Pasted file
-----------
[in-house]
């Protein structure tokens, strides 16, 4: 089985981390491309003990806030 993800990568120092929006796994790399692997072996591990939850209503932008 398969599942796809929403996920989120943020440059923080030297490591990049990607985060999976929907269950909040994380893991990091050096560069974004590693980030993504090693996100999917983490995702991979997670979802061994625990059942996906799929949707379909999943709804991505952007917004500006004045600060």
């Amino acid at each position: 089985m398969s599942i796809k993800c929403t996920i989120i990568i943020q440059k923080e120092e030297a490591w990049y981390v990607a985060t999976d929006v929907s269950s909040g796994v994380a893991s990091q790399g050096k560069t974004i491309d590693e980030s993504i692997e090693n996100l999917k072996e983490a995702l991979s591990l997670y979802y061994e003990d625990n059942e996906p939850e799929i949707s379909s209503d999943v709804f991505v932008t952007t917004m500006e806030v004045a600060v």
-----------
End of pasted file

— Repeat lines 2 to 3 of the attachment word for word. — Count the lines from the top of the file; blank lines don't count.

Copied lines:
């Protein structure tokens, strides 16, 4: 089985981390491309003990806030 993800990568120092929006796994790399692997072996591990939850209503932008 398969599942796809929403996920989120943020440059923080030297490591990049990607985060999976929907269950909040994380893991990091050096560069974004590693980030993504090693996100999917983490995702991979997670979802061994625990059942996906799929949707379909999943709804991505952007917004500006004045600060």
């Amino acid at each position: 089985m398969s599942i796809k993800c929403t996920i989120i990568i943020q440059k923080e120092e030297a490591w990049y981390v990607a985060t999976d929006v929907s269950s909040g796994v994380a893991s990091q790399g050096k560069t974004i491309d590693e980030s993504i692997e090693n996100l999917k072996e983490a995702l991979s591990l997670y979802y061994e003990d625990n059942e996906p939850e799929i949707s379909s209503d999943v709804f991505v932008t952007t917004m500006e806030v004045a600060v």